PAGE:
(I know, by now, all of you "planning" mothers out there, the ones who wisely plan out the next days wardrobe the night before, and have lunches waiting in the refrigerator, are all coming up with easy solutions to this dilemma.  I know. I know.  I don't know why I do this.  Much of this stress could be avoided, but for some reason (perhaps sheer exhaustion, or sheer exasperation at the end of the day) it does not happen (see how I put that in passive voice,  perhaps that is part of the problem...:).)

Anyway, back to the missing clothing.  I tell Aaron his pants are in the unfolded laundry pile on the living room couch (yes, we have various piles in various places), and I go upstairs to help Sammy with his socks.  I went straight to his drawer, found the predicted 10 pair, and hand him one.  "See!" I said.  "What were you complaining about?"

 "Those aren't my favorite BROWN socks" he cries, and immediately runs and throws them down the laundry chute.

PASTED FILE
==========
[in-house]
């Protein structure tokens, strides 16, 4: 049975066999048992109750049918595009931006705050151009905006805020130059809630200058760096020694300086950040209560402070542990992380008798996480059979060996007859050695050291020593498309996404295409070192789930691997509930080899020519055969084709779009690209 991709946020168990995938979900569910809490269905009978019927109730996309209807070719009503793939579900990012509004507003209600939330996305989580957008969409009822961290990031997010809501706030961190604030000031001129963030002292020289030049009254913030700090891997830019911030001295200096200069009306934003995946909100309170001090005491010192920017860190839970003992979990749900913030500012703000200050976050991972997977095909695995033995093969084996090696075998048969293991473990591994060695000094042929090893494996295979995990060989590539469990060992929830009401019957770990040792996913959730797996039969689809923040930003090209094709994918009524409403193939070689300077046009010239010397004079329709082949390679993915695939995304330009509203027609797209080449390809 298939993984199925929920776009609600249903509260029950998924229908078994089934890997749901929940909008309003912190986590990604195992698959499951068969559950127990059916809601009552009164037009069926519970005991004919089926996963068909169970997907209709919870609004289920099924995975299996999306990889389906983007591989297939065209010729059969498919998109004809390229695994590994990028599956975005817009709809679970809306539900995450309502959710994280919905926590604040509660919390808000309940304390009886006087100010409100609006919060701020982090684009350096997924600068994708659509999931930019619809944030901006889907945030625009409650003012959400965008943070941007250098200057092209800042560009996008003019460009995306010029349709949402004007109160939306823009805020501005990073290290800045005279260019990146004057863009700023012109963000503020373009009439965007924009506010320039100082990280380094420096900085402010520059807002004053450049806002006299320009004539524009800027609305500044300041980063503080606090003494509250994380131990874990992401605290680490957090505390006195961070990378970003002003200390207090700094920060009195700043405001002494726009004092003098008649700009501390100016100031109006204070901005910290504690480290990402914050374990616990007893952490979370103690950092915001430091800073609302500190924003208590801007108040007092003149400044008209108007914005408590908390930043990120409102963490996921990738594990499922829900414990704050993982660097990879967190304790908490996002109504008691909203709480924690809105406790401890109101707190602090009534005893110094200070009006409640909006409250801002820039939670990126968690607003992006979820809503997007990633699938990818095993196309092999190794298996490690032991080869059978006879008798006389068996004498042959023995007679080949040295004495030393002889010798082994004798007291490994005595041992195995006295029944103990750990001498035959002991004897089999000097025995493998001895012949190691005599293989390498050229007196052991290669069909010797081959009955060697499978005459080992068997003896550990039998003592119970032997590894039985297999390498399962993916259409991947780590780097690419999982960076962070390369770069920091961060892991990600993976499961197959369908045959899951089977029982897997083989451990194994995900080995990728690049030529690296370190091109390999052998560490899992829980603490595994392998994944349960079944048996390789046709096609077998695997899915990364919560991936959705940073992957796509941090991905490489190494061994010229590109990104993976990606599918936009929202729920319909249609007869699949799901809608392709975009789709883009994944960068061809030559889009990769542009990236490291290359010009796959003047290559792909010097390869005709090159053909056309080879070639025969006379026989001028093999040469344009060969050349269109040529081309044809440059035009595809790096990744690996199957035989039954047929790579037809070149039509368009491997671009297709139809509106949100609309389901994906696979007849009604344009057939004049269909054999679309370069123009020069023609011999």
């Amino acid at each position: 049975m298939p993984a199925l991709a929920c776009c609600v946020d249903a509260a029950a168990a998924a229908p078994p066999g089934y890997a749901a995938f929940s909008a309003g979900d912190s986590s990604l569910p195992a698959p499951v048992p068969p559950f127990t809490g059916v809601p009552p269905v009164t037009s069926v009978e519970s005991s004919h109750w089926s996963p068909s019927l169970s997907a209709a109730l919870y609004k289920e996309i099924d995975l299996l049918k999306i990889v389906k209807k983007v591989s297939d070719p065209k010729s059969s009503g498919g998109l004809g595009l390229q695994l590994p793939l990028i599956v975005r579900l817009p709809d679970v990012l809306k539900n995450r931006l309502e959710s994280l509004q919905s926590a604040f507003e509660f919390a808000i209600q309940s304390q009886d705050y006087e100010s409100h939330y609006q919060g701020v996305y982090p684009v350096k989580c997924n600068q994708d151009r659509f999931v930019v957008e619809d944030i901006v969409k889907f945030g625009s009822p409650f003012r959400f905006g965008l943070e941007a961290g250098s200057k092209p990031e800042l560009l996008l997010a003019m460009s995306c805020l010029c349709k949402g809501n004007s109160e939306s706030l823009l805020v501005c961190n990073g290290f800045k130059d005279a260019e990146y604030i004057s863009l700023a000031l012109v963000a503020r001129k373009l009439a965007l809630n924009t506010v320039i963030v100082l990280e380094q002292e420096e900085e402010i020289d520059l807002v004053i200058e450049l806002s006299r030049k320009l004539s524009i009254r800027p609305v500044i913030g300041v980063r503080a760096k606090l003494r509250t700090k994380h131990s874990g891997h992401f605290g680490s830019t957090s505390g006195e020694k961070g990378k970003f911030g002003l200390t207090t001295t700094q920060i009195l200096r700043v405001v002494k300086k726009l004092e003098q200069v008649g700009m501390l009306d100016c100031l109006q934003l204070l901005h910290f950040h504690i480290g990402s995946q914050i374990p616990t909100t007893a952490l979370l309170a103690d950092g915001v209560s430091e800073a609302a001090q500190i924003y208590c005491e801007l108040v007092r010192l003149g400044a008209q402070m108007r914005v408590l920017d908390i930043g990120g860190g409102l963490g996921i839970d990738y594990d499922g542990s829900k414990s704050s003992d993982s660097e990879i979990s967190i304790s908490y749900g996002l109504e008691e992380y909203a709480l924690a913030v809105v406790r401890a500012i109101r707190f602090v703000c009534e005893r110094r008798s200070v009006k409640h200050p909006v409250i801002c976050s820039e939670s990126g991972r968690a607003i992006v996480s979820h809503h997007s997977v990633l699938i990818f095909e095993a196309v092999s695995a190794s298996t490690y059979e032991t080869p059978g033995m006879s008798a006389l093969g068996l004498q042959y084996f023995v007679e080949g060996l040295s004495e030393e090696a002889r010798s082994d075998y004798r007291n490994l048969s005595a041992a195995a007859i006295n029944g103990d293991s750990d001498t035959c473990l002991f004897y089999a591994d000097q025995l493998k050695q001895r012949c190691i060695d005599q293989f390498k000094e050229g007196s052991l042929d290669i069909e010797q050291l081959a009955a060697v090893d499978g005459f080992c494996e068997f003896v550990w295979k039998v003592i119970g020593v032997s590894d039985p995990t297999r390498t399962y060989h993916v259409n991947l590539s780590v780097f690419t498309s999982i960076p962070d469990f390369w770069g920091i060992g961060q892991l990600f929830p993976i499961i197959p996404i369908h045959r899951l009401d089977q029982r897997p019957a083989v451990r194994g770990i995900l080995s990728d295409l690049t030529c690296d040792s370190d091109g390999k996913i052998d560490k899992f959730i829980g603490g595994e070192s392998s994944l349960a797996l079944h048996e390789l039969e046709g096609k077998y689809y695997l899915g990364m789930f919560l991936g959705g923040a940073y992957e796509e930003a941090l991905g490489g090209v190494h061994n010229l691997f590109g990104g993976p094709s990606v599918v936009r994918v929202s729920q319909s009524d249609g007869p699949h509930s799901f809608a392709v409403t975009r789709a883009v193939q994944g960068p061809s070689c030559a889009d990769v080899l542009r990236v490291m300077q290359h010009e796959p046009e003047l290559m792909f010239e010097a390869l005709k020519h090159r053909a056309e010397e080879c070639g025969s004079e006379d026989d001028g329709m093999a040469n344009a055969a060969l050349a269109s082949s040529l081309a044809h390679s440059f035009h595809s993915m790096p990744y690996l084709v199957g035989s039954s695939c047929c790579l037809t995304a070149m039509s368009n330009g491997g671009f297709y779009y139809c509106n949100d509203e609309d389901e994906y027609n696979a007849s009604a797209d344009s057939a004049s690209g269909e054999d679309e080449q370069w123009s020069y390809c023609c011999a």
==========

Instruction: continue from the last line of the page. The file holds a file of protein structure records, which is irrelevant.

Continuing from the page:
I am SO angry now, but I try to remain calm as I say "I am not helping you anymore. You will go downstairs and get those socks out of the laundry pile, and you will wear them, or you will find your own socks." I return downstairs.

7:55 a.m:  "Mommy, my teacher says today is the LAST day to bring in a book for the book exchange," Aaron says as I am rummaging through the refrigerator trying to figure out what peanut-free meal I can make for Sammy's lunch.

 "No, the party is not until Friday" I replied, "I will have a book ready by Friday."

"NO" he says, almost in tears, "teacher said TODAY is the LAST day!!"

"Okay, okay" I mutter.  The discussion reminds me that Aaron has homework due every Wednesday.  "Aaron, you have to do your homework this morning!" 

He sits down and begins drawing pictures of "household items" with a  long "I" sound while I prepare Sammy's dairy-laden lunch of cheese slices and yogurt.  I don't even correct him when he says and writes, "Mice" and draws a picture of a mouse.  What must his teacher think? :)